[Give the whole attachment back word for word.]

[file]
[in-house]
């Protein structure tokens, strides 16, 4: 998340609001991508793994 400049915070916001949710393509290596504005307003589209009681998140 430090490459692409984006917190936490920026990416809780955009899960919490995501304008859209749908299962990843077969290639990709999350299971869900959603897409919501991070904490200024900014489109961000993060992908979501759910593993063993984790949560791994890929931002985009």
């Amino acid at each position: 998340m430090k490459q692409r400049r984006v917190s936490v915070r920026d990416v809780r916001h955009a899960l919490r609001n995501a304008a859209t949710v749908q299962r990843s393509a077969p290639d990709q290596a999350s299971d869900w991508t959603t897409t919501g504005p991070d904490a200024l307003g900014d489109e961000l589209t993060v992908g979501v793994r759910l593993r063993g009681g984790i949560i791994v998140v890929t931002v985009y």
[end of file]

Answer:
[in-house]
């Protein structure tokens, strides 16, 4: 998340609001991508793994 400049915070916001949710393509290596504005307003589209009681998140 430090490459692409984006917190936490920026990416809780955009899960919490995501304008859209749908299962990843077969290639990709999350299971869900959603897409919501991070904490200024900014489109961000993060992908979501759910593993063993984790949560791994890929931002985009």
């Amino acid at each position: 998340m430090k490459q692409r400049r984006v917190s936490v915070r920026d990416v809780r916001h955009a899960l919490r609001n995501a304008a859209t949710v749908q299962r990843s393509a077969p290639d990709q290596a999350s299971d869900w991508t959603t897409t919501g504005p991070d904490a200024l307003g900014d489109e961000l589209t993060v992908g979501v793994r759910l593993r063993g009681g984790i949560i791994v998140v890929t931002v985009y």